In an August 10 letter to more than 100 Canadian lenders that quickly found its way to the press, Canada Mortgage and Housing Corporation CEO Evan Siddall warned that lenders providing funding for highly leveraged borrowers are, rather than simply following through on their business models as private entities, potentially damaging the country by limiting its future economic growth.
Calling it the “dark economic underbelly to this business” that he wants to“expose,” the CMHC chief explained how excessive household borrowing has “predictable and consequential negative impacts on future consumption and economic growth.” By overleveraging themselves with high-ratio mortgages, Siddall feels Canadian homeowners will be forced to restrict their spending in other areas. As support, he referenced data from the Bank for International Settlements, which showed that GDP growth is hampered once national household borrowing climbs above 80 percent of household income, a benchmark Canada, where household debt is around 115 percent, blew past years ago.
“People will indeed pay their mortgages, but in order to do so, they will conserve so much spending that they hold back our economy,” Siddall wrote.
It’s a bold, some would say unfair, assertion that private businesses should be held responsible for the well-being of a national economy, particularly at a time when said economy’s greatest threat is not mortgage lending, but a microscopic virus. Lenders, braided as they are into the fabric of Canada’s economy, do carry considerable influence, but Siddall’s “We care about Canada, don’t you?” tone implies that these companies, who underwrite billions of dollars in mortgages every year – and for several years since Canada’s debt-to-income ratio passed the BIS’ 80 percent red line – don’t know what they’re doing.
“I think quite a lot of lenders feel that they’re already very prudently managed,” Paul Taylor, CEO of Mortgage Professionals Canada, told BNN. “We have not been issuing loans indiscriminately in Canada.”
In his own interview, RateSpy founder Robert McLister told the network that lenders are being extremely conservative, something critical to their survival.
“No lender wants to lend such that their arrears rate is noticeably above average, because then they stick out and bad things happen,” McLister said, citing increased cost of capital and harsher regulatory action as possible examples. “There are so many incentives that people don’t understand in this business to keep lenders doing the right thing.”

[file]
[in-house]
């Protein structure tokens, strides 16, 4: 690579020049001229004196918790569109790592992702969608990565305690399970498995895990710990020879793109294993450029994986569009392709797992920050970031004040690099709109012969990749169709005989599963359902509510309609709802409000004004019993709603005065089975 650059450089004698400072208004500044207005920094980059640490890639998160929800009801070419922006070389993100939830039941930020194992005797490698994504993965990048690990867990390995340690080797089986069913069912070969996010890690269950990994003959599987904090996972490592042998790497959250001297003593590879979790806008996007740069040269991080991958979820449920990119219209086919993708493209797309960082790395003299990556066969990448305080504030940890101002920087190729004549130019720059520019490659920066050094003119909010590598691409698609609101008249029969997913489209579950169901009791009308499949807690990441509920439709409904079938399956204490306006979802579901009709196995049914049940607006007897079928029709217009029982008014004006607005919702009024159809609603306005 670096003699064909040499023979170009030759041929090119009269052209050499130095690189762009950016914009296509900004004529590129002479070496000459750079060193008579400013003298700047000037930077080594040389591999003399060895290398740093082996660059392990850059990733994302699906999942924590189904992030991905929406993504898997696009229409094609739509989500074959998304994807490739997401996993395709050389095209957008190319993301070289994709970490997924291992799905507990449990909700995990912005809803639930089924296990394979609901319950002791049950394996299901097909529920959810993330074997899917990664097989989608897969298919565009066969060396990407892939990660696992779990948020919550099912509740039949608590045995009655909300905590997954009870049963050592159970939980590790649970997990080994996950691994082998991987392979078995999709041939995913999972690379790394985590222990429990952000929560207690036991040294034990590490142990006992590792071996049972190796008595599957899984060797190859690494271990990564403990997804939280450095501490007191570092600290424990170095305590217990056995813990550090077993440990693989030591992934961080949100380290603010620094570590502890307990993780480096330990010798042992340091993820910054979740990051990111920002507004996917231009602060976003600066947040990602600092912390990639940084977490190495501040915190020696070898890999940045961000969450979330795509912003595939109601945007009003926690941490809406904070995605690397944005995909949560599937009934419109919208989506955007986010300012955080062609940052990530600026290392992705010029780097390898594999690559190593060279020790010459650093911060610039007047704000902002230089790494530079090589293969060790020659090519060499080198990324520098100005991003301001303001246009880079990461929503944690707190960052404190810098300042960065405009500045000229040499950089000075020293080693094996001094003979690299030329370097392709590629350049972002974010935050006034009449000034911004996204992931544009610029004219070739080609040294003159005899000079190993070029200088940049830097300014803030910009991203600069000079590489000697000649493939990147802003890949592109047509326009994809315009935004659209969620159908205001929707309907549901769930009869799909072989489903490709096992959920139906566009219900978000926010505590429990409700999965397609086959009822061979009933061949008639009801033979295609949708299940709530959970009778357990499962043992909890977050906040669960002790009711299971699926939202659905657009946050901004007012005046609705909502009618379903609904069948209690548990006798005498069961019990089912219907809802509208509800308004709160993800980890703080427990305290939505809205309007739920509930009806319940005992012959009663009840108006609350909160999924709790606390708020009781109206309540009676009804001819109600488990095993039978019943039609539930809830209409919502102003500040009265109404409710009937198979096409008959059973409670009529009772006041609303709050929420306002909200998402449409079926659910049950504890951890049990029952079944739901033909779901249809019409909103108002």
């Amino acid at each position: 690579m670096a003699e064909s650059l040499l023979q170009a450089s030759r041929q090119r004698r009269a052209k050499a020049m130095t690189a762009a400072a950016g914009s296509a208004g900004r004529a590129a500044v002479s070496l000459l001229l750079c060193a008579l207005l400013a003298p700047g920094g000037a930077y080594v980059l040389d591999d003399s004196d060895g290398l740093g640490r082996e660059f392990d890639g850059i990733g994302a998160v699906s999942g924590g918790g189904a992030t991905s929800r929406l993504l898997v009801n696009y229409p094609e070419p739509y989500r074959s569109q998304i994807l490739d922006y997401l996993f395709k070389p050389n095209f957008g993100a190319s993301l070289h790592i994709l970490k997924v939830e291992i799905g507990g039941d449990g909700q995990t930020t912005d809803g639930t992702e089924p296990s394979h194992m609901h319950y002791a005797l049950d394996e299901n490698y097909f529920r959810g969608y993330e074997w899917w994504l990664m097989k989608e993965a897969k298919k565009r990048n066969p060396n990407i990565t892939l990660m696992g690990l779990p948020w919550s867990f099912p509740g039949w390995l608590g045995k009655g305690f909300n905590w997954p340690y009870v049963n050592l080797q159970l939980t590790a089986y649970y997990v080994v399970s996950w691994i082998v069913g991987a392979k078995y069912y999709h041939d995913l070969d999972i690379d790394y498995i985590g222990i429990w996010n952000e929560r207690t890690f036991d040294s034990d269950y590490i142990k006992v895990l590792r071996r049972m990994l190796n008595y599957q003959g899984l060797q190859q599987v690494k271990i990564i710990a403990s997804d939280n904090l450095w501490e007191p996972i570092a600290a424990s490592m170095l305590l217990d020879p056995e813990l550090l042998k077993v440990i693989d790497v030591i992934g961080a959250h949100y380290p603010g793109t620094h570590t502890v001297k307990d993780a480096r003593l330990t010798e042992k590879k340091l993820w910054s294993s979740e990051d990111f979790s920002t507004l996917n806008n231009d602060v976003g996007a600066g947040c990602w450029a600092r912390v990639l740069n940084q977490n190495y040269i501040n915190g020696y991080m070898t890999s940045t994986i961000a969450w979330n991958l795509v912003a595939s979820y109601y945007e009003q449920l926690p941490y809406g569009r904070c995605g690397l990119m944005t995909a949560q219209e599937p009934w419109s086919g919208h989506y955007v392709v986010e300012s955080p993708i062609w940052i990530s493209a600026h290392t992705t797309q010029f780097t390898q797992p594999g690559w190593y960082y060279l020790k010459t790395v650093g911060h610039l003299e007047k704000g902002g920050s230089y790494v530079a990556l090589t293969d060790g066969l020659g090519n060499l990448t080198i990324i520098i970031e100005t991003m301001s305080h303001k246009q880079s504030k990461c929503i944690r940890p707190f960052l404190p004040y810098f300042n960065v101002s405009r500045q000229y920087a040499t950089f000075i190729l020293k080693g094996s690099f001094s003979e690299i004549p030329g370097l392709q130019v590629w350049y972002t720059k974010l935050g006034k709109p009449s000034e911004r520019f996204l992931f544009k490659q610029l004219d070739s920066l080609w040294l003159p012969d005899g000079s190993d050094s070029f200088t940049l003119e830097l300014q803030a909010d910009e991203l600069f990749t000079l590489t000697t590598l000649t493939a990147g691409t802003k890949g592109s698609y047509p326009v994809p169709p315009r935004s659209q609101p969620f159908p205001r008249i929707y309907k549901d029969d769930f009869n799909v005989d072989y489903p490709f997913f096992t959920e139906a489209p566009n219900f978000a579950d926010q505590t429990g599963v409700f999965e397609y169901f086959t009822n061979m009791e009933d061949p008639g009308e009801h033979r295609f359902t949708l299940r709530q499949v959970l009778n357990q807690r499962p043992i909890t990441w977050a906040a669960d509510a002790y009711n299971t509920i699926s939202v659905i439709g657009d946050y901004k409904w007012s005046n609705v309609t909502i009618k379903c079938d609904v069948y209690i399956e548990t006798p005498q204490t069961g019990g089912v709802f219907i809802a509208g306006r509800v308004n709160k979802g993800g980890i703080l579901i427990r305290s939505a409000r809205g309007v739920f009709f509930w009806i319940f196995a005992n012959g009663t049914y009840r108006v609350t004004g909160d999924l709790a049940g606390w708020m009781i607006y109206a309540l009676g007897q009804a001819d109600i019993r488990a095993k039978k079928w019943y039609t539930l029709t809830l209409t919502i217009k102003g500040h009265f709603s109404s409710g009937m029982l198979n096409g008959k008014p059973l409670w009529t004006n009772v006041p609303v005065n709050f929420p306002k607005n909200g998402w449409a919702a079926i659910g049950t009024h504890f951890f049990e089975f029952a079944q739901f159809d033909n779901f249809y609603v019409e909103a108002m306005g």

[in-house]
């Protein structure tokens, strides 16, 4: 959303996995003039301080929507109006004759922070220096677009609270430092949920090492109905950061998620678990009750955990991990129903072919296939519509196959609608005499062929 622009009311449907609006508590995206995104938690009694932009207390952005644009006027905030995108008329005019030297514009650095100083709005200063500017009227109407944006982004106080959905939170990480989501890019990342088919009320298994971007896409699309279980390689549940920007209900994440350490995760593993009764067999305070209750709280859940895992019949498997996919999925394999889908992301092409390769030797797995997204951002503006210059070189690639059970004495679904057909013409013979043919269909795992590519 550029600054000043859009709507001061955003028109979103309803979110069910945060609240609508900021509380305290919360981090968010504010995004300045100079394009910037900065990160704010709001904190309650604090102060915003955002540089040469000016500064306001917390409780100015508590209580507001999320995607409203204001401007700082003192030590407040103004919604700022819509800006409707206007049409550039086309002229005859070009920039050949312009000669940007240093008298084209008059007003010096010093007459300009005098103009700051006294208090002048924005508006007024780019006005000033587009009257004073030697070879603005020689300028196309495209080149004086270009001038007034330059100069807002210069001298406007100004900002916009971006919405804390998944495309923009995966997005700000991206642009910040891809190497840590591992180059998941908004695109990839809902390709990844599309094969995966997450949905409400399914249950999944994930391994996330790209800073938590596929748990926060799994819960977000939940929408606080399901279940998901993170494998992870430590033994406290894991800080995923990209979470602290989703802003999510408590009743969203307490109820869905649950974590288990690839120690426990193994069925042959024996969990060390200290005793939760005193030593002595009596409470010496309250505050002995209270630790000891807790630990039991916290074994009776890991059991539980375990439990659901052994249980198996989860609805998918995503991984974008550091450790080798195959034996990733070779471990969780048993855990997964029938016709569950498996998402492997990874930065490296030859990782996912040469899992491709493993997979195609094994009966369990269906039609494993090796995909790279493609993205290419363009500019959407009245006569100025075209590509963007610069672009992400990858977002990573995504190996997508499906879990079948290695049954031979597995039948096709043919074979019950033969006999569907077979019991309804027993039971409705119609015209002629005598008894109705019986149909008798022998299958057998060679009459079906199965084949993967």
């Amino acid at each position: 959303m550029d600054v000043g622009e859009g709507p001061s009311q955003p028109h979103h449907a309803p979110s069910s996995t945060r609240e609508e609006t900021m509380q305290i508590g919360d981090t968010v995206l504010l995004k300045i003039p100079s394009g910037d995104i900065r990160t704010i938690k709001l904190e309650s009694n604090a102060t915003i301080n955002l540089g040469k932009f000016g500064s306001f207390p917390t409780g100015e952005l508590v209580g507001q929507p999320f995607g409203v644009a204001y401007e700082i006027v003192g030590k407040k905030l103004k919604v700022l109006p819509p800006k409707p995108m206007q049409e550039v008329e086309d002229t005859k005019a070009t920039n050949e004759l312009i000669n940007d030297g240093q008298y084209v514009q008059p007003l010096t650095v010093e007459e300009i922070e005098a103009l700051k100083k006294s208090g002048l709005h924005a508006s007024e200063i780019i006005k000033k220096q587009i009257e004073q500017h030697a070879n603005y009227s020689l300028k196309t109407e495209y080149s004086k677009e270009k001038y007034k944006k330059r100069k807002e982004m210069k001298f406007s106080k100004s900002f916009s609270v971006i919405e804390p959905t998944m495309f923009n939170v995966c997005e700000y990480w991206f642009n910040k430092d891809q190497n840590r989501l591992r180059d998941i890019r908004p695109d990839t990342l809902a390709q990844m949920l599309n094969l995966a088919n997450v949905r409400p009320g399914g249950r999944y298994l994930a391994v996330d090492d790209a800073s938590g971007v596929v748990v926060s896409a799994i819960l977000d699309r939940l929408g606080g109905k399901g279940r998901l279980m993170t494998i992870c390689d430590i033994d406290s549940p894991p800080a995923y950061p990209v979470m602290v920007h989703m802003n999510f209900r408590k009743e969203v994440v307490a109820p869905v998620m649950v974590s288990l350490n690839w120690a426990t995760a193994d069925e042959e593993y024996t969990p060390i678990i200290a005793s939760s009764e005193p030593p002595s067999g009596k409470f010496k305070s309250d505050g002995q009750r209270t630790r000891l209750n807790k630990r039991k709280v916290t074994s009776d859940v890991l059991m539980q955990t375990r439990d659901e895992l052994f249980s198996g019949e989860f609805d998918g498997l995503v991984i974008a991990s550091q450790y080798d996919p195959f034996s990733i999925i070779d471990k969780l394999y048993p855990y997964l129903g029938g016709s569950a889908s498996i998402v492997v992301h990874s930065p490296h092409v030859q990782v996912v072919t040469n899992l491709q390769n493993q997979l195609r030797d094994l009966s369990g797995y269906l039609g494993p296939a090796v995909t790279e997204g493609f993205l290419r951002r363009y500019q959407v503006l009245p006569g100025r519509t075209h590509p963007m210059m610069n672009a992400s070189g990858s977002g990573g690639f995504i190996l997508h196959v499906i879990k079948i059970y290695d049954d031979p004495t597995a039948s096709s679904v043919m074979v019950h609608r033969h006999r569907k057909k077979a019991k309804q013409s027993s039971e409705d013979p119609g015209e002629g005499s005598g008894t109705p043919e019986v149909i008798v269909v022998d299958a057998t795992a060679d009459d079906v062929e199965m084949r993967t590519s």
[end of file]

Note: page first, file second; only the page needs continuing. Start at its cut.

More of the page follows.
Some see legitimacy in Siddall’s words. Equitable Bank’s Paul von Martels describes them as containing some “well-intentioned hyperbole.”
“Yes, we’re in a period of elevated risk and there’s legitimate reason for caution, but I do feel there's an argument to be made for a sustained approach to extending credit through times like this,” von Martels told Mortgage Broker News. “In my view, the COVID story isn’t over and no one knows what’s ahead in the coming chapters. That said, Canadian housing has been a resilient asset and I’m not ready to bet against it.
CMHC’s self-inflicted loss of market share
Another narrative picked up in Siddall’s letter concerns CMHC’s declining market share, a trend initiated by the crown corporation’s decision to tighten its underwriting guidelines.
“We are approaching a level of minimum market share that we require to be able to protect the mortgage market in times of crisis,” Siddall wrote, adding that CMHC requires the support of lenders to prevent “further erosion of our market presence.”
While CMHC is a vital entity in the Canadian housing space, the importance of which is often glossed over during controversial times like these, its loss of market share is the direct result of its own decisions. CMHC’s two competitors in the Canadian mortgage insurance space, Genworth and Canada Guaranty, had every right not to follow CMHC’s lead and maintain their own underwriting guidelines if they felt standing pat was the wisest decision for them and their investors.
Siddall, however, questioned its competitors’ motives and methods.
“There is no doubt that we have willingly chosen to forego some profitable business that our competitors would find appealing,” he wrote, adding that CMHC doesn’t believe “our national mortgage insurance regime should be used to help people buy homes with negative equity.”
That last point is valid. A five percent down payment and four percent insurance premium doesn’t leave buyers with much breathing room if prices fall. But, McLister says, lenders are fully aware of this and have been lending accordingly.
“Save for a tiny-percentage of fraud cases, nobody is getting approved for an insured mortgage that isn't credit-worthy,” he told MBN by email.
As his letter goes on, Siddall tells its recipients that if they“want us in wartime, please support us in peacetime.” But McLister says it’s CMHC’s peacetime performance – stress test, anyone? – that is largely responsible for the increasing difficulties Canadians have in entering the housing market.
“His solutions to indebtedness, mortgage tightening and shifting homebuyers to renters, have their own set of consequences,” he says. “The ultimate solution to high home prices and runaway debt loads is ensuring there's enough affordable housing for families in, roughly, the 40th to 90th percentiles of income.”